$= \frac{1}{2} |\frac{x₁C}{B} + \frac{Cy₁}{A} + \frac{C²A}{B})|$

$= \frac{1}{2}| C(\frac{x₁}{B} + \frac{y₁}{A} + \frac{C}{AB})|$ ————- (ii)

Multiple and divide the equation (ii) by AB

$Area\; of\; \Delta PMN = \frac{1}{2} |C(\frac{ABx₁}{AB²} + \frac{ABy₁}{A²B} + \frac{ABC}{A²B²})|$

$= \frac{1}{2} |\frac{CAx₁}{AB} + \frac{CBy₁}{AB} + \frac{C²}{AB})|$

$= \frac{1}{2} |\frac{C}{AB}| (Ax₁ + By₁ + C)$ ————– (iii)

Next, the distance of the line AB with coordinates $M(x₁,\; y₁)$ and $N(x₂,\; y₂)$ can be given by distance formula as  $MN = \sqrt{((x₂ \;-\; x₁)²+ (y₂ \;-\;y₁)²)}$

In our case, $M(x₁,\; y₁) = (0,\; -\;\frac{C}{B})$ and $N(x₂,\; y₂) = (\;-\;\frac{C}{A},\; 0)$

$MN = \sqrt{((\;-\;\frac{C}{A}) \;-\; 0)² + (0 \;-\; (\;-\;CB))²)}$

$MN = \sqrt{(\;-\;CA)² + (CB)²)}$

$MN = |\frac{C}{AB}| (A² + B² )$ ————- (iv)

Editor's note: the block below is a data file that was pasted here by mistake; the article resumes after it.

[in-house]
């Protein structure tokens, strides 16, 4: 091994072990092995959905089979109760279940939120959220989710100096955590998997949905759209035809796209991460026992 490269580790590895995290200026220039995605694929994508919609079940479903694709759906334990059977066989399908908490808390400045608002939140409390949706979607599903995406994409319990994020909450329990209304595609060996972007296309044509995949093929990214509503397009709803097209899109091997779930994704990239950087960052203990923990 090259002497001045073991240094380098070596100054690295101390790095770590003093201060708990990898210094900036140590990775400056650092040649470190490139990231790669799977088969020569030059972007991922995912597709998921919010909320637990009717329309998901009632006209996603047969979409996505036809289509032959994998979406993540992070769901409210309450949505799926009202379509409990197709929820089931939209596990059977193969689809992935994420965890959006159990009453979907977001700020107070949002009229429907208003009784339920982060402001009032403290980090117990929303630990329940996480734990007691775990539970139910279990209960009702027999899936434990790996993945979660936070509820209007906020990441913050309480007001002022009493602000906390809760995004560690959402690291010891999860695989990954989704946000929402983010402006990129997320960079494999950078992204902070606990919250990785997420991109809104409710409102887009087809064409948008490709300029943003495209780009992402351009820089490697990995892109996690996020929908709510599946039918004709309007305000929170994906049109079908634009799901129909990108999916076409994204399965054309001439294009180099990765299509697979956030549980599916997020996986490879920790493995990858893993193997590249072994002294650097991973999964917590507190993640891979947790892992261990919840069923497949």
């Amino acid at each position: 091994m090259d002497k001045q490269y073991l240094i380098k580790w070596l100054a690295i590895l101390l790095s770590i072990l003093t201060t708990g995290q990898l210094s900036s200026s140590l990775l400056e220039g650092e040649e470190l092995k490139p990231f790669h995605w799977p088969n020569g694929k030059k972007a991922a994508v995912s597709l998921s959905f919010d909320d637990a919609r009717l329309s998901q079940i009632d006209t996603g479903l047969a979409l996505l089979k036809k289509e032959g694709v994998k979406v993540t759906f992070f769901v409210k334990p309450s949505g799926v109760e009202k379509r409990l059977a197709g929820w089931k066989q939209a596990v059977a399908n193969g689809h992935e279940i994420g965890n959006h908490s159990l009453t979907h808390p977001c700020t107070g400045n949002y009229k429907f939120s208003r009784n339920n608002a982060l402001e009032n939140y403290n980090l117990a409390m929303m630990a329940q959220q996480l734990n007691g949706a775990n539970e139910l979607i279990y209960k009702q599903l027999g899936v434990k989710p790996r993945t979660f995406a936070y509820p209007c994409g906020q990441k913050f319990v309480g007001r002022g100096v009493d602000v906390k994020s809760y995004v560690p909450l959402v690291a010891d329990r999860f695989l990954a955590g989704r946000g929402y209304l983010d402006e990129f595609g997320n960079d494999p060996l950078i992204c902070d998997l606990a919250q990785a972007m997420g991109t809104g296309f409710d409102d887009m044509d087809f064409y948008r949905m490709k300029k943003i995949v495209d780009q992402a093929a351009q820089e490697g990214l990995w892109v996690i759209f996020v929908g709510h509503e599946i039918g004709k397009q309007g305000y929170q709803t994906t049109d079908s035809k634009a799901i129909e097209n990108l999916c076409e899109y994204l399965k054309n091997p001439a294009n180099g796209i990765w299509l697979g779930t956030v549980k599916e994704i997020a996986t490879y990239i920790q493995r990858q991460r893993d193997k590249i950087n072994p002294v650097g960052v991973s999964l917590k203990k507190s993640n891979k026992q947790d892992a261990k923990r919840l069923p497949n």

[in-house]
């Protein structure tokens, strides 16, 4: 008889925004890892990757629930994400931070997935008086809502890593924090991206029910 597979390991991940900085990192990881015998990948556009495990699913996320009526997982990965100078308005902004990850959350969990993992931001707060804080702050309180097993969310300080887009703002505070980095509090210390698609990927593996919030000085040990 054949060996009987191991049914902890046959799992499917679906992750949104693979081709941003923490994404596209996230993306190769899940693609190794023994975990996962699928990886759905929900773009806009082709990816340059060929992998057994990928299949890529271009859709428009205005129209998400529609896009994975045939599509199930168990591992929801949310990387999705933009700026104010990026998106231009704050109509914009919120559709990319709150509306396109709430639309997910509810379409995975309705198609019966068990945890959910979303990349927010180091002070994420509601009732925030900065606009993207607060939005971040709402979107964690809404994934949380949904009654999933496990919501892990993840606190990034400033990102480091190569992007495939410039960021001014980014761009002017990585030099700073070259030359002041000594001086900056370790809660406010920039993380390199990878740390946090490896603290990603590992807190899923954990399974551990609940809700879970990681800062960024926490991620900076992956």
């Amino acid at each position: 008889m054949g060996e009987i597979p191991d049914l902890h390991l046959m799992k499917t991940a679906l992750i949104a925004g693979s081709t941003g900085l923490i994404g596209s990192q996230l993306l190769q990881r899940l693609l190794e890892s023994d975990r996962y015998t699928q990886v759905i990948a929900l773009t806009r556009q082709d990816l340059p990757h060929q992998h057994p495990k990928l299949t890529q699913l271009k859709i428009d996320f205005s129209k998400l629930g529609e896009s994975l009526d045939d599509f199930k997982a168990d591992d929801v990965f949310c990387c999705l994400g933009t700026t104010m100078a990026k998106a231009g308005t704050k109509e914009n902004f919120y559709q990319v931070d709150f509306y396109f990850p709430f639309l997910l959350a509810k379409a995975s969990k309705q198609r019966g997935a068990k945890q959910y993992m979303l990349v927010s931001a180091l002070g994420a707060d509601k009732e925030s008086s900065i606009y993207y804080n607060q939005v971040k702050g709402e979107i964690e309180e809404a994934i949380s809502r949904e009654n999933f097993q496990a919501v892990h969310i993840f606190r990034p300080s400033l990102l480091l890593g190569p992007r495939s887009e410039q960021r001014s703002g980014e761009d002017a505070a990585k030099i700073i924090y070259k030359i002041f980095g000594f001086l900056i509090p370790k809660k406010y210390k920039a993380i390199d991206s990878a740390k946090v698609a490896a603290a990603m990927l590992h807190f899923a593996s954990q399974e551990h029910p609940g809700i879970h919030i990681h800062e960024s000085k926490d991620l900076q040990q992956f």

Substituting equations (ii) and (iv) in equation (i)

$PQ = \frac{1}{2} \times \frac{|\frac{CA}{B}| (Ax₁ + By₁ + C) \times 2}{|\frac{C}{AB}| (\sqrt{A²+ B²})$

$PQ = d = \frac{|(Ax₁ + By₁ + C)|}{\sqrt{A² + B²}}$

Hence, we get that the distance between a point $(x₁,\; y₁)$ and a line $Ax + By + C = 0$ is given

$d = \frac{|(Ax₁ + By₁ + C)|}{\sqrt{A² + B²}}$

## Facts about the Distance between Point and Line

• The distance between a point and a line can never be negative.
• The formula for distance between point and line has many practical applications in map navigation, construction, and sports.
• The distance between origin and a line $Ax + By + C = 0$ is $d = \frac{|C|}{\sqrt{A² + B²}}$.

## Conclusion

The distance between point and line is a basic yet essential concept in coordinate geometry. We learned about the formula for finding the distance between a point and a line along with its derivation. Let’s solve a few examples.

## Solved Examples on Distance between Point and Line

Example 1: Find the distance between the point (0, 0) and the line $4x \;-\; 3y + 25 = 0$